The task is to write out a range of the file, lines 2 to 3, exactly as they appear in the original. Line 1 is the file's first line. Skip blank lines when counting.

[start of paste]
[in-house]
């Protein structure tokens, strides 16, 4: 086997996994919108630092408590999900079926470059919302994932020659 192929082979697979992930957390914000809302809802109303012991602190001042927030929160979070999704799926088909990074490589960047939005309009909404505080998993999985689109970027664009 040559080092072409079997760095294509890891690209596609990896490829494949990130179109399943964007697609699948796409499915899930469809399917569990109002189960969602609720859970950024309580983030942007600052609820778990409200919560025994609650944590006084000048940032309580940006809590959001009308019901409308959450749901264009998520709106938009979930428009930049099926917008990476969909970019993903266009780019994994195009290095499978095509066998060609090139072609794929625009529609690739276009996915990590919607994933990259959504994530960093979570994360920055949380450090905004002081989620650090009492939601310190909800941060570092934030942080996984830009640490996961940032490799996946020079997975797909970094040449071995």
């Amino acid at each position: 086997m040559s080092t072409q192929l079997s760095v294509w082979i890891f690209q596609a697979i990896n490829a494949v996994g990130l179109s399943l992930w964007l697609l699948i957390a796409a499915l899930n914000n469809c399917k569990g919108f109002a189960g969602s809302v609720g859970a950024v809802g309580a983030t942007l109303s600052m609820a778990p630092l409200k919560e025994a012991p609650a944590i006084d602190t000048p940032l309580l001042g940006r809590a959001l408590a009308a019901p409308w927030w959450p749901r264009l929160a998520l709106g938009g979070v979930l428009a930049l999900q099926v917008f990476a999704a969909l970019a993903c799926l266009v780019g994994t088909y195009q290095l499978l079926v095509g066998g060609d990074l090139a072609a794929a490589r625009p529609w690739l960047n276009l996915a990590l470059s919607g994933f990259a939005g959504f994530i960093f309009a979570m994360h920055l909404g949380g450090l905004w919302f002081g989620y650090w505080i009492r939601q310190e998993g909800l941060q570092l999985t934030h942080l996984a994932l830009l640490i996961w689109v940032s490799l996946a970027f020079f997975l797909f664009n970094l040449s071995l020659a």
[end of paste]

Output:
């Protein structure tokens, strides 16, 4: 086997996994919108630092408590999900079926470059919302994932020659 192929082979697979992930957390914000809302809802109303012991602190001042927030929160979070999704799926088909990074490589960047939005309009909404505080998993999985689109970027664009 040559080092072409079997760095294509890891690209596609990896490829494949990130179109399943964007697609699948796409499915899930469809399917569990109002189960969602609720859970950024309580983030942007600052609820778990409200919560025994609650944590006084000048940032309580940006809590959001009308019901409308959450749901264009998520709106938009979930428009930049099926917008990476969909970019993903266009780019994994195009290095499978095509066998060609090139072609794929625009529609690739276009996915990590919607994933990259959504994530960093979570994360920055949380450090905004002081989620650090009492939601310190909800941060570092934030942080996984830009640490996961940032490799996946020079997975797909970094040449071995």
């Amino acid at each position: 086997m040559s080092t072409q192929l079997s760095v294509w082979i890891f690209q596609a697979i990896n490829a494949v996994g990130l179109s399943l992930w964007l697609l699948i957390a796409a499915l899930n914000n469809c399917k569990g919108f109002a189960g969602s809302v609720g859970a950024v809802g309580a983030t942007l109303s600052m609820a778990p630092l409200k919560e025994a012991p609650a944590i006084d602190t000048p940032l309580l001042g940006r809590a959001l408590a009308a019901p409308w927030w959450p749901r264009l929160a998520l709106g938009g979070v979930l428009a930049l999900q099926v917008f990476a999704a969909l970019a993903c799926l266009v780019g994994t088909y195009q290095l499978l079926v095509g066998g060609d990074l090139a072609a794929a490589r625009p529609w690739l960047n276009l996915a990590l470059s919607g994933f990259a939005g959504f994530i960093f309009a979570m994360h920055l909404g949380g450090l905004w919302f002081g989620y650090w505080i009492r939601q310190e998993g909800l941060q570092l999985t934030h942080l996984a994932l830009l640490i996961w689109v940032s490799l996946a970027f020079f997975l797909f664009n970094l040449s071995l020659a």